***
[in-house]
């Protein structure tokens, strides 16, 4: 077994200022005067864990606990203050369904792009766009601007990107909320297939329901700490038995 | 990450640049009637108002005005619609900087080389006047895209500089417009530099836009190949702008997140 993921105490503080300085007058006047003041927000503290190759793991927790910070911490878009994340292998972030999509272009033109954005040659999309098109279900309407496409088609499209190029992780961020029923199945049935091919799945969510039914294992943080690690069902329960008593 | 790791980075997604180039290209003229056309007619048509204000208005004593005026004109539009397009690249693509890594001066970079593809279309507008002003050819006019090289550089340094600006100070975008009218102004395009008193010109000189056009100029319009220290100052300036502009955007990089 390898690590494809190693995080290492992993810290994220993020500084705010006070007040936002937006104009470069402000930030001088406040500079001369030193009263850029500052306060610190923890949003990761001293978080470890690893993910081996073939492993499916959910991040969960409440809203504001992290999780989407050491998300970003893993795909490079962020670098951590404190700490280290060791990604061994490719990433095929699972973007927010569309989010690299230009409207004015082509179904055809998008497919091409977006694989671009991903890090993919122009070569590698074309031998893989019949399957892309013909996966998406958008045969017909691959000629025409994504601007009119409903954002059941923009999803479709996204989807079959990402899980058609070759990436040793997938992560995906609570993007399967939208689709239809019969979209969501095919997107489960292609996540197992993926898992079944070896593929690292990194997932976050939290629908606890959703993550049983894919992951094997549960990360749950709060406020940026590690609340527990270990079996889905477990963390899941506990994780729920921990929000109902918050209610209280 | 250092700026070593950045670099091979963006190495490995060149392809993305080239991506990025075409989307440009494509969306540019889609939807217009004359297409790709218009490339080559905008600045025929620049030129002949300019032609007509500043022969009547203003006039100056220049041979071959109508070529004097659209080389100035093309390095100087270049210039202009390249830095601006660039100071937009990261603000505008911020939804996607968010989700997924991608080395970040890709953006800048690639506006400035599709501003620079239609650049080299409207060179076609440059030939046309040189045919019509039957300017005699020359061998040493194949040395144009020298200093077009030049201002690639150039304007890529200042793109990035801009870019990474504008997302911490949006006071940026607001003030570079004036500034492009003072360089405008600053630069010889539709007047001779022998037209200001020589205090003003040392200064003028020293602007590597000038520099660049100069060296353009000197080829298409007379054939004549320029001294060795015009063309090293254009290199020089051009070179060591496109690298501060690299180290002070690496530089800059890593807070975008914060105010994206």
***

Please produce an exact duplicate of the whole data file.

[in-house]
């Protein structure tokens, strides 16, 4: 077994200022005067864990606990203050369904792009766009601007990107909320297939329901700490038995 | 990450640049009637108002005005619609900087080389006047895209500089417009530099836009190949702008997140 993921105490503080300085007058006047003041927000503290190759793991927790910070911490878009994340292998972030999509272009033109954005040659999309098109279900309407496409088609499209190029992780961020029923199945049935091919799945969510039914294992943080690690069902329960008593 | 790791980075997604180039290209003229056309007619048509204000208005004593005026004109539009397009690249693509890594001066970079593809279309507008002003050819006019090289550089340094600006100070975008009218102004395009008193010109000189056009100029319009220290100052300036502009955007990089 390898690590494809190693995080290492992993810290994220993020500084705010006070007040936002937006104009470069402000930030001088406040500079001369030193009263850029500052306060610190923890949003990761001293978080470890690893993910081996073939492993499916959910991040969960409440809203504001992290999780989407050491998300970003893993795909490079962020670098951590404190700490280290060791990604061994490719990433095929699972973007927010569309989010690299230009409207004015082509179904055809998008497919091409977006694989671009991903890090993919122009070569590698074309031998893989019949399957892309013909996966998406958008045969017909691959000629025409994504601007009119409903954002059941923009999803479709996204989807079959990402899980058609070759990436040793997938992560995906609570993007399967939208689709239809019969979209969501095919997107489960292609996540197992993926898992079944070896593929690292990194997932976050939290629908606890959703993550049983894919992951094997549960990360749950709060406020940026590690609340527990270990079996889905477990963390899941506990994780729920921990929000109902918050209610209280 | 250092700026070593950045670099091979963006190495490995060149392809993305080239991506990025075409989307440009494509969306540019889609939807217009004359297409790709218009490339080559905008600045025929620049030129002949300019032609007509500043022969009547203003006039100056220049041979071959109508070529004097659209080389100035093309390095100087270049210039202009390249830095601006660039100071937009990261603000505008911020939804996607968010989700997924991608080395970040890709953006800048690639506006400035599709501003620079239609650049080299409207060179076609440059030939046309040189045919019509039957300017005699020359061998040493194949040395144009020298200093077009030049201002690639150039304007890529200042793109990035801009870019990474504008997302911490949006006071940026607001003030570079004036500034492009003072360089405008600053630069010889539709007047001779022998037209200001020589205090003003040392200064003028020293602007590597000038520099660049100069060296353009000197080829298409007379054939004549320029001294060795015009063309090293254009290199020089051009070179060591496109690298501060690299180290002070690496530089800059890593807070975008914060105010994206």